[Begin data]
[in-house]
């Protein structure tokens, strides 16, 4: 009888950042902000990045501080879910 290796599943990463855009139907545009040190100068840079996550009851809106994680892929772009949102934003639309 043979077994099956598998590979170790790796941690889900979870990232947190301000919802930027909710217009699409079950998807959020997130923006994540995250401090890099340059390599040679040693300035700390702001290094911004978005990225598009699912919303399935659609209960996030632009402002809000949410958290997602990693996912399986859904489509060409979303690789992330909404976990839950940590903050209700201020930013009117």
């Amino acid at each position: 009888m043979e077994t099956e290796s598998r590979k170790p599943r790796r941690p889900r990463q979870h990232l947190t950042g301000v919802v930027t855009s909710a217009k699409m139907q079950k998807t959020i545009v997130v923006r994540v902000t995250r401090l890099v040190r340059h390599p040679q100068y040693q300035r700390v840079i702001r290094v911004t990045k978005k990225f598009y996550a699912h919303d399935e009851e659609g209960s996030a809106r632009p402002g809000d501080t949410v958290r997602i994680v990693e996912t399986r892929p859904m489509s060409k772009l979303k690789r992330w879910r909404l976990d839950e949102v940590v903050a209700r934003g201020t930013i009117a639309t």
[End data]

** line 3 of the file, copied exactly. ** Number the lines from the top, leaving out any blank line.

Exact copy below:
């Amino acid at each position: 009888m043979e077994t099956e290796s598998r590979k170790p599943r790796r941690p889900r990463q979870h990232l947190t950042g301000v919802v930027t855009s909710a217009k699409m139907q079950k998807t959020i545009v997130v923006r994540v902000t995250r401090l890099v040190r340059h390599p040679q100068y040693q300035r700390v840079i702001r290094v911004t990045k978005k990225f598009y996550a699912h919303d399935e009851e659609g209960s996030a809106r632009p402002g809000d501080t949410v958290r997602i994680v990693e996912t399986r892929p859904m489509s060409k772009l979303k690789r992330w879910r909404l976990d839950e949102v940590v903050a209700r934003g201020t930013i009117a639309t």